In a few days, Wake County will hold a ground breaking ceremony for the new Justice Center on Salisbury Street. One year ago, two buildings and a parking deck were demolished to make way for this new court house. While most (including myself) focused on the loss of the iconic Garland Jones Building, there were few voices lamenting the loss of the older Lawyers Building.
What made this building significant is that it was the last remaining part of the once grand State Theater, which opened in 1924 and closed around 1975. The Lawyers Building served as the entrance and lobby.
Roaring Into the Golden Age
The construction of the State Theater occured during the roaring 20s, a time in which Raleigh saw several large scale projects: The Sir Walter Hotel, The Odd Fellows Building, the Professional Building, and the Carolina Hotel, among others. It was built at a cost of $264,000 – putting the cost of a theater on par with many of the mid-rise projects around town.
It opened during “The Golden Age of Cinema”, which saw not only numerous building projects, but other theaters as well. The Almo and The Grand opened around the same time, a few years later saw the construction of the Capitol and Wake Theaters.
Showcasing Vaudeville and Silent Films
A typical Vaudeville performance (1929), location unknown
The mid 1920s were a transition period in America for entertainment. The predominant form of entertainment up until that point was Vaudeville, a which was essentially a series of live variety shows. Most theaters across the country at this time showed both Vaudeville as well as moving pictures.
A unique feature at the time was the use of an organ or cinematic orchestra to accompany the silent films. One such example was Charlie Chaplin’s Gold Rush, which screened while Raleigh residents provided the sound score.
As silent films became “talking pictures”, Vaudeville faded from existence as a form of public entertainment. The State Theater then began to show movies exclusively.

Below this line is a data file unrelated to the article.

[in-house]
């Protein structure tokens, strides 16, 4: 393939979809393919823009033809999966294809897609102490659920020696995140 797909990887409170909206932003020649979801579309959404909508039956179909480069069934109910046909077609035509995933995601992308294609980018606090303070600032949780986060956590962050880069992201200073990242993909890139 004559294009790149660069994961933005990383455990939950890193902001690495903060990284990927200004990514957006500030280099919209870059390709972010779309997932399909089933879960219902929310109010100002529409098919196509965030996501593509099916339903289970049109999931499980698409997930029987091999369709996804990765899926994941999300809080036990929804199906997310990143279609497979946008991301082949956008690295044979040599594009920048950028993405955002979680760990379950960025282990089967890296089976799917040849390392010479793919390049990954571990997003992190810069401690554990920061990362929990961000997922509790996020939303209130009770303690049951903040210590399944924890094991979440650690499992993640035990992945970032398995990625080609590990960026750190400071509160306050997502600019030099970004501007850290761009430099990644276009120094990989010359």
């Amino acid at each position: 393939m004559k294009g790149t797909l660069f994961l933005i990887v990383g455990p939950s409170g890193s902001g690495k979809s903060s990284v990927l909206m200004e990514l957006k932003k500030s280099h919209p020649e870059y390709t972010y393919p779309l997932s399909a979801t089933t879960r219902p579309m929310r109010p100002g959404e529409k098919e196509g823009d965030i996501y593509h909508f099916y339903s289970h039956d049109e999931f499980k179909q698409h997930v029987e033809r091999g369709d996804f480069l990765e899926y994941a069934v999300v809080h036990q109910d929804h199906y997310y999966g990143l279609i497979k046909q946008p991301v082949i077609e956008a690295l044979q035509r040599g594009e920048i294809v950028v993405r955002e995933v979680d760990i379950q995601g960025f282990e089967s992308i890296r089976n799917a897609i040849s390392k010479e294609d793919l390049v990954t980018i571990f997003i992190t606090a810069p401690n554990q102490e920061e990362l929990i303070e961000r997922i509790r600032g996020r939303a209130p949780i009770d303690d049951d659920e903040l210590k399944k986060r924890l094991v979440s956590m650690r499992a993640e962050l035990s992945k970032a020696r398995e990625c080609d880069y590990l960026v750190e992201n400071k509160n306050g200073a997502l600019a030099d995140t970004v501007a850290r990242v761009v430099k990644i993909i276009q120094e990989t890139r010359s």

Decline and the Shift to the ‘Burbs
The State Theater continued to operate long after the “Golden Age”. In the early 1960s as urban populations shifted outward to the suburbs, it was one of only a couple of theaters downtown. By the mid 70s, Downtown Raleigh was similar to most other urban centers across the country: only a shadow of its former self. With most of the retail chains on Fayetteville Street making a dash for shopping centers such as Cameron Village and beyond, there was little drawing residents there.
As was the case with many urban theaters at the time, the movies shown shifted from family entertainment to those of an adult nature. It later closed in 1975.
From Place of Fun to Place of Incarceration
An account on Cinema Treasures outlines when the theater came down:
I was present when the State Theatre was torn down for the Wake County Jail in the summer of 1987 on Salisbury St. The theatre was in ruins. The building in front of the State Theatre facing Salisbury St. is called the Lawyers Building and it is still there.
The theater itself came down to make way for the jail, but the Lawyers Building (above) continued to serve law firms for another 20 or so years.
Erasing the Remnants
At the end of April and beginning of May last year, the Lawyers Building and the Garland Jones Building were destroyed to make way for Wake County’s new Court House. The Lawyers Building was taken down floor by floor, until the last remnant (the foyer) of the State Theater were permanently removed.
Barnhill Contracting Company was kind enough to give me and a couple others a tour of this building and the Garland Jones Building shortly before it came down this time last year.
A Persistent Lack of Downtown Cinema
Although in past 6-7 years Raleigh has made significant shifts toward the city core, there is a lack of cinema options. There is the IMAX theater, but it is specialized for that format, and rarely shows the type of movie you can get lost in.
For that, the closest option is the historic Rialto Theater, located in the Five Points neighborhood. It’s a great theater and a favorite of mine. It isn’t far, but it’s not exactly a quick walk from downtown either.
It doesn’t seem likely that cinema will return to the city’s core, and it’s kind of sad. Theaters are a magnet for drawing visitors, and a missing key component (think dinner and a movie). The return on investment probably doesn’t add up for such a venture.
I hope I’m wrong on that one.